Written by: Phillip Kennedy Johnson
Art: Julius Ohta
Released: November 2022
Published Marvel Comics
The third story arc in Marvel’s Alien series begins in the year 2217, fifteen years after the events of the six issue series Alien: Revival. For those who haven’t read Revival, or the first arc that preceded it, Alien: Bloodlines, it’d be worth seeking them out to see how writer Phillip Kennedy Johnson is already breathing new life into the franchise. Continuing to build on the foundation of the corrupting power of the Weyland-Yutani Corporation, or “The Company” (a key factor in the ongoing story since Ridley Scott’s original Alien film in 1979), Johnson has created situations (or, more to the point, Weyland-Yutani have created situations) in which to place unwitting victims as the Xenomorphs are relentlessly exploited for their potential as biological weapons.
Each arc features a brief timeline outlining events thus far: the Nostromo’s ill-fated expedition in 2122; the tragedy that beset the Colonial Marines in 2179; then recounting the events that took place in Bloodlines (2200) and Revival (2202). So, if you want to jump right in with this issue, go ahead, but, as I say, maybe also consider bringing yourself up to speed first. Not only will it ease you into Marvel’s take on the franchise, but you will be privy to some truly exceptional character development.
It would have been easy for Johnson to create disposable one-dimensional characters who serve as fodder to be ripped apart or face-hugged (and believe me, there’s plenty of blood-letting and face-hugging to satisfy the meanest gore hound), but what I love about his work so far is how much attention he’s paid to characterisation. For example, Company man Gabriel Cruz’s relationship with his son in Bloodlines is well thought out, bringing to mind Garth Ennis’s Pride and Joy and how that mini classic explored the difficulties a father faces when trying to connect with his progeny. Placing a smaller, personal story within the context of the main plot without detracting from the action is one thing, but for the smaller story to enhance the bigger picture takes a skilful writer to pull off.
Johnson repeated this trick again in Revival, but this time he focused on the group dynamic and how they cope with the Xenomorphs infiltrating their own utopia on an United Americas terraforming colony. As impressive as Bloodlines is, Revival goes one better, cranking up the action and, yep, the gore factor to 11, without losing sight of the fact that readers need strong characters to root for. Add to this some stunning artwork by penciller Salvador Larroca and colour art from Guru-eFX (mostly Aliens-like blue and green hues for Bloodline, and earthy colours for Revival), and Marvel’s series is looking more than promising.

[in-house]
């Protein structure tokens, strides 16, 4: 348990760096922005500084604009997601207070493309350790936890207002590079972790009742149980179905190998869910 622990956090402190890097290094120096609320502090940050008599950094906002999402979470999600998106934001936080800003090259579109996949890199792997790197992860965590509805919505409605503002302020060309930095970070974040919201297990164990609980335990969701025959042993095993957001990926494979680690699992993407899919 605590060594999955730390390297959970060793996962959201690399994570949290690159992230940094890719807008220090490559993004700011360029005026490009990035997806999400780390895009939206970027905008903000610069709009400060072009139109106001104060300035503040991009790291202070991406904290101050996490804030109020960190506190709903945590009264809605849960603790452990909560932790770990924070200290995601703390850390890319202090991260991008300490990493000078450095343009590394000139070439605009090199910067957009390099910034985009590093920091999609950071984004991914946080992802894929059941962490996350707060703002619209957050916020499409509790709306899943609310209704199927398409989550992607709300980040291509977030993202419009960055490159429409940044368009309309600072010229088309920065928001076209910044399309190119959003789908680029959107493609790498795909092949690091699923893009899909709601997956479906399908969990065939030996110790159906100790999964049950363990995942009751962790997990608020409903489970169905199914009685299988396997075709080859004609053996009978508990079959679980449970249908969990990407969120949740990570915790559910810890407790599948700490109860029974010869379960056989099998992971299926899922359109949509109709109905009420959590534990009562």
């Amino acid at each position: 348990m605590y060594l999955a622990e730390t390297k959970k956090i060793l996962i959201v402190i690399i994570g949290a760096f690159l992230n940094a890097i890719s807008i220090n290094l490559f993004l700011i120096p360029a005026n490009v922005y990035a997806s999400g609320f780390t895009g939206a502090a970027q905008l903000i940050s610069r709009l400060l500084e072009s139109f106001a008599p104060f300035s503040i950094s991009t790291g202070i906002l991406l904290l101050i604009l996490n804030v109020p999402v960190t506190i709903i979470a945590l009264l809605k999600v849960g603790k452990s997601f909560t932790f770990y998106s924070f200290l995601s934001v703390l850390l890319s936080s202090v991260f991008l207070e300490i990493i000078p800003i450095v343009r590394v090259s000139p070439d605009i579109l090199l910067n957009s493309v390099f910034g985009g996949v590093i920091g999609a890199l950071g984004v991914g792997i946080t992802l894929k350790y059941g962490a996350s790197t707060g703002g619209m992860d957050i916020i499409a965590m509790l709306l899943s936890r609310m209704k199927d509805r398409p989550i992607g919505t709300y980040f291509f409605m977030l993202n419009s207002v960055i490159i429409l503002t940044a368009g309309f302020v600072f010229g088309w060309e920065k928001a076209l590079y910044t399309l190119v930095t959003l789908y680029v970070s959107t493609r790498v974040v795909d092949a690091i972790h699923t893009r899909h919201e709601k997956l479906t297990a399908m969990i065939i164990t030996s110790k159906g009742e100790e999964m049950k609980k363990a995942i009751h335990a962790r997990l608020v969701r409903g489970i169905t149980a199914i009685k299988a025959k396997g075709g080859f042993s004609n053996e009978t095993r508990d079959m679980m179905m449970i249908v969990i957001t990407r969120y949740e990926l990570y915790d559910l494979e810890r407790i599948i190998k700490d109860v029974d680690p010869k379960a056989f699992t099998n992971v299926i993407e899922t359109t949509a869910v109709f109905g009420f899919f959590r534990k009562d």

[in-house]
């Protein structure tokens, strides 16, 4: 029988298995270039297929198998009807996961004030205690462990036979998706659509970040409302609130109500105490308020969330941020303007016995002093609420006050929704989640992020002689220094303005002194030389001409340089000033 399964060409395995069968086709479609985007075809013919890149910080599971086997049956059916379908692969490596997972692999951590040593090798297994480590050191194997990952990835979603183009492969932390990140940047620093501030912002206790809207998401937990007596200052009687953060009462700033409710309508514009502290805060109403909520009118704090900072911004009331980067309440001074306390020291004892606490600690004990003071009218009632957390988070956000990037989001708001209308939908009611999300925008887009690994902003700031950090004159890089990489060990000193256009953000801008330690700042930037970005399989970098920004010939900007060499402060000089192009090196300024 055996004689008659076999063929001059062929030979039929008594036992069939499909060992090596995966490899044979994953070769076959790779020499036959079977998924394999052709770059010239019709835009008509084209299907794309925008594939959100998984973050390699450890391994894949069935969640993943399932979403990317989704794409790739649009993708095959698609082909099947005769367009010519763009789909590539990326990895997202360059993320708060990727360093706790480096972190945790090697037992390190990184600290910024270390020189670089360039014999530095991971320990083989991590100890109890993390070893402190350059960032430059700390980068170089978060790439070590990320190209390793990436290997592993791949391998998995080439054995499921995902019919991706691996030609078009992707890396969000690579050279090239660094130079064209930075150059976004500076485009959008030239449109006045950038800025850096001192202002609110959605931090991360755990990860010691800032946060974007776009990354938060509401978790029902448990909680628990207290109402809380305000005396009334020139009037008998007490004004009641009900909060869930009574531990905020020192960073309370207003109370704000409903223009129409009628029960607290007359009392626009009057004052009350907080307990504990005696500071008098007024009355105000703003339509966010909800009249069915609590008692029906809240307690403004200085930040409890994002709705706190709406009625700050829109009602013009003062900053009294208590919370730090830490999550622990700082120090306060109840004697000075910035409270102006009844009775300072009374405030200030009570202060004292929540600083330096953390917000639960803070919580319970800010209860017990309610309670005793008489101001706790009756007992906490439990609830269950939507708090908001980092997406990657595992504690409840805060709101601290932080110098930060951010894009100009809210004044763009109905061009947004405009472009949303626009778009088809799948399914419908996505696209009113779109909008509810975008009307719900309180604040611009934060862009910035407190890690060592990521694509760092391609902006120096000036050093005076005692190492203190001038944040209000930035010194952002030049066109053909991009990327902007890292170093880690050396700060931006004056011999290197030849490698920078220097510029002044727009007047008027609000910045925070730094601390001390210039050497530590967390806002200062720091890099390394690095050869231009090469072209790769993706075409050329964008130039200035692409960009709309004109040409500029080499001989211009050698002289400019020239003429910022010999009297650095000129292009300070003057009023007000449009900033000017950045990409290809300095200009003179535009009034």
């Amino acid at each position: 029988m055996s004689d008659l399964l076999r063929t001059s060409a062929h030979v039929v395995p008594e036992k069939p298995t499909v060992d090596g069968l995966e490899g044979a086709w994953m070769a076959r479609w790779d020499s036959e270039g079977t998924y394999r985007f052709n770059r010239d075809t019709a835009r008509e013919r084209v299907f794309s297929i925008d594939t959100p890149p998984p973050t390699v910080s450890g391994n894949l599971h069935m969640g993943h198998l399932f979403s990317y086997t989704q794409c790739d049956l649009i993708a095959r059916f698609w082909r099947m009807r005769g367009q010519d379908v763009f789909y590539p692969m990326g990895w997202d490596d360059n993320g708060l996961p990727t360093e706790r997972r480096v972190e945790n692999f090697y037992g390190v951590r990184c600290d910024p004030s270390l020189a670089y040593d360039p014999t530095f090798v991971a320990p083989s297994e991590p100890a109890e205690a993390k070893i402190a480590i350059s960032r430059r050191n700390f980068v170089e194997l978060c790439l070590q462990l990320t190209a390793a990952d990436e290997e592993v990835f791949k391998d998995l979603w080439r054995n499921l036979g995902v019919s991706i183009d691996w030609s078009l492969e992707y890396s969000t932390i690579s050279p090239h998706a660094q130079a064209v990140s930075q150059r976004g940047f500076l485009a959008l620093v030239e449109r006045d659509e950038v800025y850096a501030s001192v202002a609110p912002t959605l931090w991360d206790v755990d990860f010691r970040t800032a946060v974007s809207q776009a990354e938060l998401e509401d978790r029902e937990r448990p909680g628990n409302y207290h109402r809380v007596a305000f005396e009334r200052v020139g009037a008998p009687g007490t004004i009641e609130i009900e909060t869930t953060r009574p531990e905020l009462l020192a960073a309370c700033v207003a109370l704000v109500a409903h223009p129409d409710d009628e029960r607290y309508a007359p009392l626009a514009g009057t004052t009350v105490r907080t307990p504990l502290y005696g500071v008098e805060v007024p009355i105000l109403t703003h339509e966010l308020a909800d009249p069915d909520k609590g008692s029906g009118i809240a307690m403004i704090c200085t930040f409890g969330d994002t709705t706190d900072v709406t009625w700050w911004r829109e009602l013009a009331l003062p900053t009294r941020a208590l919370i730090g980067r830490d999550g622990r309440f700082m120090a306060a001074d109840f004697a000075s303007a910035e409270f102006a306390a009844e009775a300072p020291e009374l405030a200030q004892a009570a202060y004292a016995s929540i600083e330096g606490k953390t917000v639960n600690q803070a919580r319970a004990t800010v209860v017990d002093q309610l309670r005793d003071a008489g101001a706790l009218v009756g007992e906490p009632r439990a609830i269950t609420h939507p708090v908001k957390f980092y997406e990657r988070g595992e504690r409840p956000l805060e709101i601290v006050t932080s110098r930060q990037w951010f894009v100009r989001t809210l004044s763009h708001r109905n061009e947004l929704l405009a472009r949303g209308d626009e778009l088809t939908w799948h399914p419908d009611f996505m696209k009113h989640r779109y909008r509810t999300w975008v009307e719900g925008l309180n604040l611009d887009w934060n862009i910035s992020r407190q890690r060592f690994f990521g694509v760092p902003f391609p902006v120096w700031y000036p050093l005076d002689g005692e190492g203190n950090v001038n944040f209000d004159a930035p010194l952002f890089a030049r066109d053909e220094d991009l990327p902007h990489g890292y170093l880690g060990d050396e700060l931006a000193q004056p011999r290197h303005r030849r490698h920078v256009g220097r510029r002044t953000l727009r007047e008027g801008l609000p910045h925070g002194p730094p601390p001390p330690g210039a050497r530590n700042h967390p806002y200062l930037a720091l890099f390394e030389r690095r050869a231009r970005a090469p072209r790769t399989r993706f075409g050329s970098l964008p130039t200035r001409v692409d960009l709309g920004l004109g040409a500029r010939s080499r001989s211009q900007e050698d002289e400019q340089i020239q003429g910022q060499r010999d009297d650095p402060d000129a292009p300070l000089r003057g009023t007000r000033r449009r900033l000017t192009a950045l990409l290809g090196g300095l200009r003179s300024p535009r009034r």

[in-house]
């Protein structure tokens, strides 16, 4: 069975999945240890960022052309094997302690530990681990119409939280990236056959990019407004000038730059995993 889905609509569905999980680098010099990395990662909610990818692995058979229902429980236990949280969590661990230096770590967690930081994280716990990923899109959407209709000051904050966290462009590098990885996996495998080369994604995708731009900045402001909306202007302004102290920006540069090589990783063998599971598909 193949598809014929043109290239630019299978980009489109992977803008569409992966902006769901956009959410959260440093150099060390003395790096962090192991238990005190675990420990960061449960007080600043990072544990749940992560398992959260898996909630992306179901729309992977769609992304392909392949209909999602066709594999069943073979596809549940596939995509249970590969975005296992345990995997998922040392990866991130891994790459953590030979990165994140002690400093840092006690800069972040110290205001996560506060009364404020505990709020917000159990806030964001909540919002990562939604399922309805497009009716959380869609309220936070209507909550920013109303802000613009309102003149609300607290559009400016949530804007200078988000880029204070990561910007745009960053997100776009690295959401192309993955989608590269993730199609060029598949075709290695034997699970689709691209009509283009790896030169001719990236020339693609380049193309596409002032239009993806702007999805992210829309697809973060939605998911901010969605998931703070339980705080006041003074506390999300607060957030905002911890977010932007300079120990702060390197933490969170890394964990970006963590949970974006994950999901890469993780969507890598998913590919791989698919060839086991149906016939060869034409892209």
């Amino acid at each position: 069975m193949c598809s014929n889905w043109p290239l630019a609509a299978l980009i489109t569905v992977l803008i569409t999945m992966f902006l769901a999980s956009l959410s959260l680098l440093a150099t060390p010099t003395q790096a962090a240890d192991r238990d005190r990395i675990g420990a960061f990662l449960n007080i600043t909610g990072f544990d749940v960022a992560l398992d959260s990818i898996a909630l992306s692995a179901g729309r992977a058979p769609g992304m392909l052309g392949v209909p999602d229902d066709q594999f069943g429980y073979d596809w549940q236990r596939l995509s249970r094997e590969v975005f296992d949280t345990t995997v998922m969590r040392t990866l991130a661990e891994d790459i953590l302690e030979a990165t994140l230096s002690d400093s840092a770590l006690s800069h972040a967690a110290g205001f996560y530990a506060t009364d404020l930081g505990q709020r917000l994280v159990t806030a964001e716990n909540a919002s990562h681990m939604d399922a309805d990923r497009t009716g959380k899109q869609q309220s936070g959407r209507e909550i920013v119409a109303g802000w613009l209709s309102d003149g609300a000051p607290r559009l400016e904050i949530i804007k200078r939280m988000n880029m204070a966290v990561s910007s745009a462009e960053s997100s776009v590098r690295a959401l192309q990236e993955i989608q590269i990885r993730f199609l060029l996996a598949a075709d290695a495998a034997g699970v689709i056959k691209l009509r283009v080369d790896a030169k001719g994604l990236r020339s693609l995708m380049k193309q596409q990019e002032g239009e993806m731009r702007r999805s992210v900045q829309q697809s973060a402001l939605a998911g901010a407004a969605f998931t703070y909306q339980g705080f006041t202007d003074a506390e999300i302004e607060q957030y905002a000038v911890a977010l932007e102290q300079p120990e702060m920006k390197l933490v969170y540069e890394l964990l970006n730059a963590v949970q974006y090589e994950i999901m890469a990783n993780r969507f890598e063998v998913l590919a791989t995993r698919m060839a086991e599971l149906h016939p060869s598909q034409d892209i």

So, why prattle on about the first two arcs when you’re here to read a review about arc #3? Well, on first read, the thing that stands out the most is the absence of Larroca and Guru-efX. Whenever other artists pick up the baton, it’s inevitable that not everyone is going to be satisfied. On the other hand, it might improve the experience for others, dependent on personal taste. If you like thick line work and more definition to your characters and backgrounds, then this is for you.
In this first issue, artist Julius Ohta has only one opportunity to realise the Xenomorphs during a short introductory episode, and though he’s clearly a talented artist, when compared to Larroca’s reveal of the Xenomorphs at the start of Bloodlines, their appearance is far less impactful. What he accomplishes during this series remains to be seen.
That said, Johnson sets up the story well with a brief expository introduction of Tobler-9, a planetoid that serves as a hub for Weyland-Yutani’s research into and development of the Xenomorphs. Following on from this impressive opening, we are transferred to the year 2217 and the planet Europa-5. Here we are introduced to the ‘Steel Team,’ a band of exiled Synthetics who are called upon to head into Tobler-9. Their mission is to receive a biologic that can resist the deadly radiation levels that are threatening to wipe out millions on Demeter-2, a colony that has been subjected to catastrophe in the wake of a failed nuclear reactor.
Pitting a team of bad-ass Synthetics with almost superhuman capabilities against the Xenomorphs is a pretty exciting proposition, and one that should pave the way for an action packed third series. Whether the obvious tensions between The Company and the Synthetics who have been betrayed by them will offer enough in the way of characterisation remains to be seen. In Johnson’s hands, I’m confident he can pull of a triple run.
Reviewed by Christopher Witty